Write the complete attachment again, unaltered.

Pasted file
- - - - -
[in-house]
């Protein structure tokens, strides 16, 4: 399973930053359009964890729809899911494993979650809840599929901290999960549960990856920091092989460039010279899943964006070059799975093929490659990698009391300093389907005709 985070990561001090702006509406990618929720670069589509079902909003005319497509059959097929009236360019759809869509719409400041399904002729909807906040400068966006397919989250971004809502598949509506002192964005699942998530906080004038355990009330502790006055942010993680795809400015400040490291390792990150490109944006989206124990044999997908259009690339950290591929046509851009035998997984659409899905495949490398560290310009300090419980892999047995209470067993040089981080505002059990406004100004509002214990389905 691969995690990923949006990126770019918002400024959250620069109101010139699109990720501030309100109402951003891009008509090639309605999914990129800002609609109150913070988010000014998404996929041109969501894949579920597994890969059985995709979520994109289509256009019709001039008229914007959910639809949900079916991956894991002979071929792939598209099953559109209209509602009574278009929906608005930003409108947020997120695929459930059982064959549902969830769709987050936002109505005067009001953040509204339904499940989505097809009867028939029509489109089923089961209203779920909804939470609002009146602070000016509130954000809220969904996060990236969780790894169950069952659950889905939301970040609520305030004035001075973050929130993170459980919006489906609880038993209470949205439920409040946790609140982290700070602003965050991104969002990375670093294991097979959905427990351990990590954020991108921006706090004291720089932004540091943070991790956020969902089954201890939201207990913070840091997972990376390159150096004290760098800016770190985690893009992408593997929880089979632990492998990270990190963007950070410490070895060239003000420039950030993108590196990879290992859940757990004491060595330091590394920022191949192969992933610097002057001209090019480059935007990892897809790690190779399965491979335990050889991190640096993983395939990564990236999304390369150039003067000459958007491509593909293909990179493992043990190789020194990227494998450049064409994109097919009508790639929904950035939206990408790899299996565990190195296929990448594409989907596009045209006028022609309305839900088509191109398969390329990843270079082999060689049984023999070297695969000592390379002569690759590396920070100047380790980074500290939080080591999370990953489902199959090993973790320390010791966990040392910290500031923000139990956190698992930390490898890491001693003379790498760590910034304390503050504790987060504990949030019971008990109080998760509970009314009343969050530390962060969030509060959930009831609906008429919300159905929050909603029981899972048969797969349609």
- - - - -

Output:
[in-house]
């Protein structure tokens, strides 16, 4: 399973930053359009964890729809899911494993979650809840599929901290999960549960990856920091092989460039010279899943964006070059799975093929490659990698009391300093389907005709 985070990561001090702006509406990618929720670069589509079902909003005319497509059959097929009236360019759809869509719409400041399904002729909807906040400068966006397919989250971004809502598949509506002192964005699942998530906080004038355990009330502790006055942010993680795809400015400040490291390792990150490109944006989206124990044999997908259009690339950290591929046509851009035998997984659409899905495949490398560290310009300090419980892999047995209470067993040089981080505002059990406004100004509002214990389905 691969995690990923949006990126770019918002400024959250620069109101010139699109990720501030309100109402951003891009008509090639309605999914990129800002609609109150913070988010000014998404996929041109969501894949579920597994890969059985995709979520994109289509256009019709001039008229914007959910639809949900079916991956894991002979071929792939598209099953559109209209509602009574278009929906608005930003409108947020997120695929459930059982064959549902969830769709987050936002109505005067009001953040509204339904499940989505097809009867028939029509489109089923089961209203779920909804939470609002009146602070000016509130954000809220969904996060990236969780790894169950069952659950889905939301970040609520305030004035001075973050929130993170459980919006489906609880038993209470949205439920409040946790609140982290700070602003965050991104969002990375670093294991097979959905427990351990990590954020991108921006706090004291720089932004540091943070991790956020969902089954201890939201207990913070840091997972990376390159150096004290760098800016770190985690893009992408593997929880089979632990492998990270990190963007950070410490070895060239003000420039950030993108590196990879290992859940757990004491060595330091590394920022191949192969992933610097002057001209090019480059935007990892897809790690190779399965491979335990050889991190640096993983395939990564990236999304390369150039003067000459958007491509593909293909990179493992043990190789020194990227494998450049064409994109097919009508790639929904950035939206990408790899299996565990190195296929990448594409989907596009045209006028022609309305839900088509191109398969390329990843270079082999060689049984023999070297695969000592390379002569690759590396920070100047380790980074500290939080080591999370990953489902199959090993973790320390010791966990040392910290500031923000139990956190698992930390490898890491001693003379790498760590910034304390503050504790987060504990949030019971008990109080998760509970009314009343969050530390962060969030509060959930009831609906008429919300159905929050909603029981899972048969797969349609």